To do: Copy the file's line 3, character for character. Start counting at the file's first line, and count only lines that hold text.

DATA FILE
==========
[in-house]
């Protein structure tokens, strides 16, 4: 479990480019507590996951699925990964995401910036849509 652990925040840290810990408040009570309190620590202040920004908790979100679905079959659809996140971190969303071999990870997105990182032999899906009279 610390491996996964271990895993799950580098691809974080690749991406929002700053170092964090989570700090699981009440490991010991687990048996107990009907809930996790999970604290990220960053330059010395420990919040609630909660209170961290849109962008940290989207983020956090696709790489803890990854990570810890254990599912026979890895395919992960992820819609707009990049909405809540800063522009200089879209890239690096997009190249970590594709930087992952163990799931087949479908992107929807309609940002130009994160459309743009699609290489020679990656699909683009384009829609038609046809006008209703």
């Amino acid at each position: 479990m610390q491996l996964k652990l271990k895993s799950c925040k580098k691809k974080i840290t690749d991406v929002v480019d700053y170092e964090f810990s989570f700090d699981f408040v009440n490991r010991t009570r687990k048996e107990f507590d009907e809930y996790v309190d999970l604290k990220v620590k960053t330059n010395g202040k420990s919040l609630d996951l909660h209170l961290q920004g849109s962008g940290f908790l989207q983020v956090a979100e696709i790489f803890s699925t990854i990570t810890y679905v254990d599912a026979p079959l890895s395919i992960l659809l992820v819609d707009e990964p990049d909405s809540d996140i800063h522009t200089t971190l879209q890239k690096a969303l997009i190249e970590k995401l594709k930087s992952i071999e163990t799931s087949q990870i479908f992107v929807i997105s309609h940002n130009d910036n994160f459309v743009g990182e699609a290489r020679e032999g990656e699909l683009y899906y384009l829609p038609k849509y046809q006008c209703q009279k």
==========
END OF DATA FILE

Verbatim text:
């Amino acid at each position: 479990m610390q491996l996964k652990l271990k895993s799950c925040k580098k691809k974080i840290t690749d991406v929002v480019d700053y170092e964090f810990s989570f700090d699981f408040v009440n490991r010991t009570r687990k048996e107990f507590d009907e809930y996790v309190d999970l604290k990220v620590k960053t330059n010395g202040k420990s919040l609630d996951l909660h209170l961290q920004g849109s962008g940290f908790l989207q983020v956090a979100e696709i790489f803890s699925t990854i990570t810890y679905v254990d599912a026979p079959l890895s395919i992960l659809l992820v819609d707009e990964p990049d909405s809540d996140i800063h522009t200089t971190l879209q890239k690096a969303l997009i190249e970590k995401l594709k930087s992952i071999e163990t799931s087949q990870i479908f992107v929807i997105s309609h940002n130009d910036n994160f459309v743009g990182e699609a290489r020679e032999g990656e699909l683009y899906y384009l829609p038609k849509y046809q006008c209703q009279k």